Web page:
Cemented, cementless TKR have equivalent 10-year implant survival rates
Both cemented and cementless total knee replacements have 10-year implant survivorship rates of greater than 95%, while cementless implants have higher revision and reoperation rates, according to published results.
Researchers used the National Joint Registry to compare propensity score-matched cohorts of 22,477 cemented TKRs and 22,477 cementless TKRs. The researchers performed linear regression analysis to compare survivorship, revision, reoperation and mortality across different ages in both cohorts.
According to the study, 10-year implant survivorship with revision as the end point was 96% in the cemented cohort and 95.5% in the cementless cohort (HR = 1.14; P = .01). With reoperation as the end point, 10-year survivorship was 82.7% in the cemented cohort and 81.4% in the cementless cohort (HR = 1.08; P = .001).
The researchers also noted cementless TKRs had a higher revision rate (absolute difference, 0.5%) and reoperation rate (absolute difference, 1.3%) compared with cemented TKRs. Additionally, in comparing the cementless group to the cemented group, the rate of revision for infection was lower (0.5% vs. 0.7%; P = .003), but the rate of revision for pain was higher (0.7% vs. 0.5%; P = .002). Overall, outcomes did not significantly differ between age groups, the researchers added.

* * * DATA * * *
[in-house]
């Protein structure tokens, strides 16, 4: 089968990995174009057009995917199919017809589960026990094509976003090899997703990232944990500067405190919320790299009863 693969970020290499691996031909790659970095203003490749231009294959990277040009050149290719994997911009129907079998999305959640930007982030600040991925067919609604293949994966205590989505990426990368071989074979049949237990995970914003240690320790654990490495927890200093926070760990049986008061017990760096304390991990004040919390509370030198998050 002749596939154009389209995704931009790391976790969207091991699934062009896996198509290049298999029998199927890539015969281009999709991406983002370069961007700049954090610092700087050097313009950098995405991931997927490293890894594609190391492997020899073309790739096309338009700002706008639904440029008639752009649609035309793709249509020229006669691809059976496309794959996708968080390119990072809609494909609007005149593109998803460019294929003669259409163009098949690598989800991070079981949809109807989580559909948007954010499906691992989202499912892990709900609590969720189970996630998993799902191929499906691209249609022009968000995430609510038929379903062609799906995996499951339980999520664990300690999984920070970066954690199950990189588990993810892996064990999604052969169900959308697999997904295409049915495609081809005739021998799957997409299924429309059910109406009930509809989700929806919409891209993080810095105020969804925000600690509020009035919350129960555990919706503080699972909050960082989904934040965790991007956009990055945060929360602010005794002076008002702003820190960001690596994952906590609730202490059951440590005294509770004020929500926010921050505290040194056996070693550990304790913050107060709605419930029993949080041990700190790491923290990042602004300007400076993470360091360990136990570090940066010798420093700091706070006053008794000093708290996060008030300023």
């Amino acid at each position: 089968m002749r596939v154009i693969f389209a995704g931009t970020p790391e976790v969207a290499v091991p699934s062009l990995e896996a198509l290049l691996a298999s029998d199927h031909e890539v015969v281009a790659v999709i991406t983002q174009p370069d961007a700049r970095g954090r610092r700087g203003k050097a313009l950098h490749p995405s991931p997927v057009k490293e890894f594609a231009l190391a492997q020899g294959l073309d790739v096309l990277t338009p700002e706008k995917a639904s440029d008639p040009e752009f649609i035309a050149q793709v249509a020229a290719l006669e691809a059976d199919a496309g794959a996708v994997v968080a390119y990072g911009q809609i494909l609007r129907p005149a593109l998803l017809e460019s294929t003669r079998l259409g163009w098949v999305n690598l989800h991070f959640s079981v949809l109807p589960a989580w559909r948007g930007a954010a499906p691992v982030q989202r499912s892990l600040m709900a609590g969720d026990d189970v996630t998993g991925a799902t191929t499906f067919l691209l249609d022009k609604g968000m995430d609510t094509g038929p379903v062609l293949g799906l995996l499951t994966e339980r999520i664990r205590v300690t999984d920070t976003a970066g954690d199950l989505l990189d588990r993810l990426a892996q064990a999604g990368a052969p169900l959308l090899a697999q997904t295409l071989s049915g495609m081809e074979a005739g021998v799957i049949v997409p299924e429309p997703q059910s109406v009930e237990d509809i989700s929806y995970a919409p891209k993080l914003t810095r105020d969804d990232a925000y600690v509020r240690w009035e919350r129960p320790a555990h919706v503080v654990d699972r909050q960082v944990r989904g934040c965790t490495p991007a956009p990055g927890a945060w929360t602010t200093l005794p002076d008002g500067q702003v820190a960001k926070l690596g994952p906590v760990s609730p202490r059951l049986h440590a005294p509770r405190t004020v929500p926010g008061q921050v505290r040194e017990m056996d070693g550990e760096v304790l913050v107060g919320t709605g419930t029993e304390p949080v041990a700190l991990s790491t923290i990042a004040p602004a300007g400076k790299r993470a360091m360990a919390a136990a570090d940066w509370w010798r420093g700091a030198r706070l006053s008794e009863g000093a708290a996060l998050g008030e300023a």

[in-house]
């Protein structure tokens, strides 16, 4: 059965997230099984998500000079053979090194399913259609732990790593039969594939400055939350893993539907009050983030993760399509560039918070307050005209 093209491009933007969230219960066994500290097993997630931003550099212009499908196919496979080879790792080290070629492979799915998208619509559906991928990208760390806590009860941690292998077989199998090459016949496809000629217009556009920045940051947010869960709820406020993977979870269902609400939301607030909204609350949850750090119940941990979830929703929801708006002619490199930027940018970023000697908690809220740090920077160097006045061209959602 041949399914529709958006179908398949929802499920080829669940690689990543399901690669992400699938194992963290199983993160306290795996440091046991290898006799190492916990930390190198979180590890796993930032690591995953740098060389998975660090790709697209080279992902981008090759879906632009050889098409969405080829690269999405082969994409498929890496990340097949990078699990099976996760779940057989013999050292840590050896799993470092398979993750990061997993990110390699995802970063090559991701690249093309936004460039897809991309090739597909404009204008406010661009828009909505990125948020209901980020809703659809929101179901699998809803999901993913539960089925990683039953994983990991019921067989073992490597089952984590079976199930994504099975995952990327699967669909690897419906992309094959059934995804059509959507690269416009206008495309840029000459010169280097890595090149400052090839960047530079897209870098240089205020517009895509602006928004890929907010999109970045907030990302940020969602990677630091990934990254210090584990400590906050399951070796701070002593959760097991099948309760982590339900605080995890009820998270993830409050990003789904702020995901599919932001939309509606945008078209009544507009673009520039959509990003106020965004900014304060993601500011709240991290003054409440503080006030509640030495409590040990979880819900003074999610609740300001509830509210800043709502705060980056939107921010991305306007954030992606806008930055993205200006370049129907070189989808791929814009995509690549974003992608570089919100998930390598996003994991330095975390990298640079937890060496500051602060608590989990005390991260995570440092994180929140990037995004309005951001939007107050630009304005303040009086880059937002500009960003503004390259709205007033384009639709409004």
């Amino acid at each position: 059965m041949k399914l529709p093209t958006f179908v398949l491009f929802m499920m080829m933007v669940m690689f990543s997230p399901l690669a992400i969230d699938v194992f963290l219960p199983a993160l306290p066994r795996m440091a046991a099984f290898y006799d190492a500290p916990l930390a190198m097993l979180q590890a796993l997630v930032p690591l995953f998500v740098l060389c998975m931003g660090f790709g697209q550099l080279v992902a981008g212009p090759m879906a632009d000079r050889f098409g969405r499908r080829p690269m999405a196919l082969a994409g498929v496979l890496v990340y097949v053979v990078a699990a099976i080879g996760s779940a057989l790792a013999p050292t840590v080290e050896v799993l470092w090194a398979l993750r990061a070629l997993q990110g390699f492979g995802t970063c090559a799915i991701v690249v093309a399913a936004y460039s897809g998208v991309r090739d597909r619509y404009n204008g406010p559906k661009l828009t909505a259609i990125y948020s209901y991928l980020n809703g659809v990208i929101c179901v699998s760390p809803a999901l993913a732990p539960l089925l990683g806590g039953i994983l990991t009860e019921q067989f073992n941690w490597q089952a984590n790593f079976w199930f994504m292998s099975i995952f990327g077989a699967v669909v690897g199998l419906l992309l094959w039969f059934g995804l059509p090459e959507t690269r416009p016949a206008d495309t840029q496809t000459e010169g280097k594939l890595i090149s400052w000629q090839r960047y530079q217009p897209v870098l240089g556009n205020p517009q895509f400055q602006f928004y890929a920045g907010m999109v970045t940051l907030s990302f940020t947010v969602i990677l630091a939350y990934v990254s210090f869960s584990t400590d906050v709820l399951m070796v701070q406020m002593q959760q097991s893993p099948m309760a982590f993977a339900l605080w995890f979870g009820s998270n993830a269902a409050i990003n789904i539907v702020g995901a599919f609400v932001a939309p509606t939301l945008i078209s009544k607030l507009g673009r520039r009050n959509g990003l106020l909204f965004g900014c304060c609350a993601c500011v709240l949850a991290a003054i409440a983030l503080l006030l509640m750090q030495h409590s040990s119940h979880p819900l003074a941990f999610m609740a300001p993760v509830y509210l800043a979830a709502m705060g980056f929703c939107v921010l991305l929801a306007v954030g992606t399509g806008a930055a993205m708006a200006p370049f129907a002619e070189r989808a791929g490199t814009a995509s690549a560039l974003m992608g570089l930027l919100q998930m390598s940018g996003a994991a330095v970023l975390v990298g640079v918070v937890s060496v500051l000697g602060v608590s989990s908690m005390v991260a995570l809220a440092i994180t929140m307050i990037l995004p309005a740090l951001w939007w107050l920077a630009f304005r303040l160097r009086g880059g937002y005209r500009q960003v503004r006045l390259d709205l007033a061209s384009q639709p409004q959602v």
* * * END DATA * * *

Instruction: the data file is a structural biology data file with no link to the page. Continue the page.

“Cementless components may have slightly better results than cemented components in very young patients, and modern designs of cementless TKR may perform better than cemented TKR,” the researchers wrote in the study. “Both topics require further study.”